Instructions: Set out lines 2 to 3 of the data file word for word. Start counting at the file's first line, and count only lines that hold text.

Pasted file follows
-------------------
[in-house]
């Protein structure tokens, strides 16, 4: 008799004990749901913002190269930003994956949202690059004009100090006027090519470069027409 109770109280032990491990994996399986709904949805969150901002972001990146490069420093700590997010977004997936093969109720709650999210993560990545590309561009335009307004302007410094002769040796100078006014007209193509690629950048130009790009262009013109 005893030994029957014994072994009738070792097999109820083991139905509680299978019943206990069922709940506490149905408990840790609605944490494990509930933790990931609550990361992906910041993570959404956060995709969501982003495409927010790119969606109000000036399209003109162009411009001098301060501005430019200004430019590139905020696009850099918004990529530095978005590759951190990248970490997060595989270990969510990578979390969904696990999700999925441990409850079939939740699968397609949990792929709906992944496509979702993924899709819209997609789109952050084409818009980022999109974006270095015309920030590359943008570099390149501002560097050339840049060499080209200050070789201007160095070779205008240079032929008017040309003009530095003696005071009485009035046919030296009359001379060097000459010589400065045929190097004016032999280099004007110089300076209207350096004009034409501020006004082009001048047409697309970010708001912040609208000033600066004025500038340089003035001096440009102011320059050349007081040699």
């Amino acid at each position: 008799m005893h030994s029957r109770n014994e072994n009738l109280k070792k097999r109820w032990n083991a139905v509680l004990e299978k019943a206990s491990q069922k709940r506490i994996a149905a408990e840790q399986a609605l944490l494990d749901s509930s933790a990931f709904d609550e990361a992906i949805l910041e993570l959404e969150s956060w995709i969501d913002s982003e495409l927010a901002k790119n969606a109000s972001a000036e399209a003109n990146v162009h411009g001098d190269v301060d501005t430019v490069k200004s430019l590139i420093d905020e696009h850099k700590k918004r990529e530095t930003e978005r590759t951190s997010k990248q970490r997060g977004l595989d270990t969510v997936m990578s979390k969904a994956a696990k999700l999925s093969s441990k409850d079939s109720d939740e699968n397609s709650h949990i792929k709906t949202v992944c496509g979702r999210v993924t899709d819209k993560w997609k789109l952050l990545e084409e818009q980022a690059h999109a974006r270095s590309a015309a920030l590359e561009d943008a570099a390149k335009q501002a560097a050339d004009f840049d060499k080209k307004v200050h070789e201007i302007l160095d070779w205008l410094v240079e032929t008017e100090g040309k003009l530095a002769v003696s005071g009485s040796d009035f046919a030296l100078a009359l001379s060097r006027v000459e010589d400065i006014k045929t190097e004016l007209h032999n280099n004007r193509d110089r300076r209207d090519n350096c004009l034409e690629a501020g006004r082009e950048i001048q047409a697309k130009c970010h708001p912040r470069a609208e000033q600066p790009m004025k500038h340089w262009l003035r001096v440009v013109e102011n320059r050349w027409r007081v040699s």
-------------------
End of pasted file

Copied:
């Protein structure tokens, strides 16, 4: 008799004990749901913002190269930003994956949202690059004009100090006027090519470069027409 109770109280032990491990994996399986709904949805969150901002972001990146490069420093700590997010977004997936093969109720709650999210993560990545590309561009335009307004302007410094002769040796100078006014007209193509690629950048130009790009262009013109 005893030994029957014994072994009738070792097999109820083991139905509680299978019943206990069922709940506490149905408990840790609605944490494990509930933790990931609550990361992906910041993570959404956060995709969501982003495409927010790119969606109000000036399209003109162009411009001098301060501005430019200004430019590139905020696009850099918004990529530095978005590759951190990248970490997060595989270990969510990578979390969904696990999700999925441990409850079939939740699968397609949990792929709906992944496509979702993924899709819209997609789109952050084409818009980022999109974006270095015309920030590359943008570099390149501002560097050339840049060499080209200050070789201007160095070779205008240079032929008017040309003009530095003696005071009485009035046919030296009359001379060097000459010589400065045929190097004016032999280099004007110089300076209207350096004009034409501020006004082009001048047409697309970010708001912040609208000033600066004025500038340089003035001096440009102011320059050349007081040699």
């Amino acid at each position: 008799m005893h030994s029957r109770n014994e072994n009738l109280k070792k097999r109820w032990n083991a139905v509680l004990e299978k019943a206990s491990q069922k709940r506490i994996a149905a408990e840790q399986a609605l944490l494990d749901s509930s933790a990931f709904d609550e990361a992906i949805l910041e993570l959404e969150s956060w995709i969501d913002s982003e495409l927010a901002k790119n969606a109000s972001a000036e399209a003109n990146v162009h411009g001098d190269v301060d501005t430019v490069k200004s430019l590139i420093d905020e696009h850099k700590k918004r990529e530095t930003e978005r590759t951190s997010k990248q970490r997060g977004l595989d270990t969510v997936m990578s979390k969904a994956a696990k999700l999925s093969s441990k409850d079939s109720d939740e699968n397609s709650h949990i792929k709906t949202v992944c496509g979702r999210v993924t899709d819209k993560w997609k789109l952050l990545e084409e818009q980022a690059h999109a974006r270095s590309a015309a920030l590359e561009d943008a570099a390149k335009q501002a560097a050339d004009f840049d060499k080209k307004v200050h070789e201007i302007l160095d070779w205008l410094v240079e032929t008017e100090g040309k003009l530095a002769v003696s005071g009485s040796d009035f046919a030296l100078a009359l001379s060097r006027v000459e010589d400065i006014k045929t190097e004016l007209h032999n280099n004007r193509d110089r300076r209207d090519n350096c004009l034409e690629a501020g006004r082009e950048i001048q047409a697309k130009c970010h708001p912040r470069a609208e000033q600066p790009m004025k500038h340089w262009l003035r001096v440009v013109e102011n320059r050349w027409r007081v040699s």